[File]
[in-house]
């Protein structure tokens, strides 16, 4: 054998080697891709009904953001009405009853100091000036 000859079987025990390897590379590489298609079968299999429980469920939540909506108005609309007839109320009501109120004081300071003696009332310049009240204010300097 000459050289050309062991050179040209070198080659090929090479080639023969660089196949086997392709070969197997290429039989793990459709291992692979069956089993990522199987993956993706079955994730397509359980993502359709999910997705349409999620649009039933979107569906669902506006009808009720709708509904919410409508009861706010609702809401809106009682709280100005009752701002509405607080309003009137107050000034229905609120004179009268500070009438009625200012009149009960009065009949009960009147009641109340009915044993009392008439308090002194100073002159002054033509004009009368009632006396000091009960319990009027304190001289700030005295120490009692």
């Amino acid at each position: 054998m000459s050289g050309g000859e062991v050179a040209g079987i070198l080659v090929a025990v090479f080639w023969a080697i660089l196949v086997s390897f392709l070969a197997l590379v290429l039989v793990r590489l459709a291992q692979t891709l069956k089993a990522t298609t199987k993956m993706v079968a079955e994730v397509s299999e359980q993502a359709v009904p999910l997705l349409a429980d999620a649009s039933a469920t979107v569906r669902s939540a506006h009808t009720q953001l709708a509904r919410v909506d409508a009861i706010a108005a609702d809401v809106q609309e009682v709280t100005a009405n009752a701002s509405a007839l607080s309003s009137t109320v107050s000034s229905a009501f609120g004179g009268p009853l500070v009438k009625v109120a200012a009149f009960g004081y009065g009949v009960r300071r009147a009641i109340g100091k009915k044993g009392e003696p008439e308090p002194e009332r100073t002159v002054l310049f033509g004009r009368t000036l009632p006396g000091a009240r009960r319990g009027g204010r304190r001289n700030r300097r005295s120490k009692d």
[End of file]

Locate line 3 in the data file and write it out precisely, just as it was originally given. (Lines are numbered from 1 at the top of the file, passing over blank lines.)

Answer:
């Amino acid at each position: 054998m000459s050289g050309g000859e062991v050179a040209g079987i070198l080659v090929a025990v090479f080639w023969a080697i660089l196949v086997s390897f392709l070969a197997l590379v290429l039989v793990r590489l459709a291992q692979t891709l069956k089993a990522t298609t199987k993956m993706v079968a079955e994730v397509s299999e359980q993502a359709v009904p999910l997705l349409a429980d999620a649009s039933a469920t979107v569906r669902s939540a506006h009808t009720q953001l709708a509904r919410v909506d409508a009861i706010a108005a609702d809401v809106q609309e009682v709280t100005a009405n009752a701002s509405a007839l607080s309003s009137t109320v107050s000034s229905a009501f609120g004179g009268p009853l500070v009438k009625v109120a200012a009149f009960g004081y009065g009949v009960r300071r009147a009641i109340g100091k009915k044993g009392e003696p008439e308090p002194e009332r100073t002159v002054l310049f033509g004009r009368t000036l009632p006396g000091a009240r009960r319990g009027g204010r304190r001289n700030r300097r005295s120490k009692d």